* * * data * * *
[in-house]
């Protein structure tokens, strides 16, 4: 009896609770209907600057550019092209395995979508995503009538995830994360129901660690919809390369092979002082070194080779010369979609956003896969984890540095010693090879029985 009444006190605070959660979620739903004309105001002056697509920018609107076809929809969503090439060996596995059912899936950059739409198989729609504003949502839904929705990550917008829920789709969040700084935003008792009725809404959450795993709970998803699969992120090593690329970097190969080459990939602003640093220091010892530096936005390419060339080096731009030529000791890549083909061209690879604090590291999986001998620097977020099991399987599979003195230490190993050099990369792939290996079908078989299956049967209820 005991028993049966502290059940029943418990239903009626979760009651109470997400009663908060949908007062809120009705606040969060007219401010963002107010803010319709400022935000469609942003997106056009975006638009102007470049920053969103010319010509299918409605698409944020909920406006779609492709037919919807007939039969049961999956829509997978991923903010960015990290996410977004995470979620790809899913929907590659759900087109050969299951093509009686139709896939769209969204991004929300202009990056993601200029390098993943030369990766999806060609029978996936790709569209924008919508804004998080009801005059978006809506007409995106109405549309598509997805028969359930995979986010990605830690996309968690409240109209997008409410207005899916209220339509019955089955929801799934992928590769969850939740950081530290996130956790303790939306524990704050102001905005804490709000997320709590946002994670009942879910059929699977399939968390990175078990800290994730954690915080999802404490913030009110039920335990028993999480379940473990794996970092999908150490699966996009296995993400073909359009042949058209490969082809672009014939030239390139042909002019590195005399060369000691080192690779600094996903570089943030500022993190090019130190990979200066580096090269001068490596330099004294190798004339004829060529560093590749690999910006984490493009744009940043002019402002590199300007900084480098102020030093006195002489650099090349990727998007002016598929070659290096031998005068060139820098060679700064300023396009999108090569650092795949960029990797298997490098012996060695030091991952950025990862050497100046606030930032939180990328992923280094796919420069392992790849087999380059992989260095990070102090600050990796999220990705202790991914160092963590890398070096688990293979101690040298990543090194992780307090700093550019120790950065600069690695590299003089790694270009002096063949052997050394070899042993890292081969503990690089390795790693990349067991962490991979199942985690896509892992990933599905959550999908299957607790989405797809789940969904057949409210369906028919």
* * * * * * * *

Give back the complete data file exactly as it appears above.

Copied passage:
[in-house]
């Protein structure tokens, strides 16, 4: 009896609770209907600057550019092209395995979508995503009538995830994360129901660690919809390369092979002082070194080779010369979609956003896969984890540095010693090879029985 009444006190605070959660979620739903004309105001002056697509920018609107076809929809969503090439060996596995059912899936950059739409198989729609504003949502839904929705990550917008829920789709969040700084935003008792009725809404959450795993709970998803699969992120090593690329970097190969080459990939602003640093220091010892530096936005390419060339080096731009030529000791890549083909061209690879604090590291999986001998620097977020099991399987599979003195230490190993050099990369792939290996079908078989299956049967209820 005991028993049966502290059940029943418990239903009626979760009651109470997400009663908060949908007062809120009705606040969060007219401010963002107010803010319709400022935000469609942003997106056009975006638009102007470049920053969103010319010509299918409605698409944020909920406006779609492709037919919807007939039969049961999956829509997978991923903010960015990290996410977004995470979620790809899913929907590659759900087109050969299951093509009686139709896939769209969204991004929300202009990056993601200029390098993943030369990766999806060609029978996936790709569209924008919508804004998080009801005059978006809506007409995106109405549309598509997805028969359930995979986010990605830690996309968690409240109209997008409410207005899916209220339509019955089955929801799934992928590769969850939740950081530290996130956790303790939306524990704050102001905005804490709000997320709590946002994670009942879910059929699977399939968390990175078990800290994730954690915080999802404490913030009110039920335990028993999480379940473990794996970092999908150490699966996009296995993400073909359009042949058209490969082809672009014939030239390139042909002019590195005399060369000691080192690779600094996903570089943030500022993190090019130190990979200066580096090269001068490596330099004294190798004339004829060529560093590749690999910006984490493009744009940043002019402002590199300007900084480098102020030093006195002489650099090349990727998007002016598929070659290096031998005068060139820098060679700064300023396009999108090569650092795949960029990797298997490098012996060695030091991952950025990862050497100046606030930032939180990328992923280094796919420069392992790849087999380059992989260095990070102090600050990796999220990705202790991914160092963590890398070096688990293979101690040298990543090194992780307090700093550019120790950065600069690695590299003089790694270009002096063949052997050394070899042993890292081969503990690089390795790693990349067991962490991979199942985690896509892992990933599905959550999908299957607790989405797809789940969904057949409210369906028919």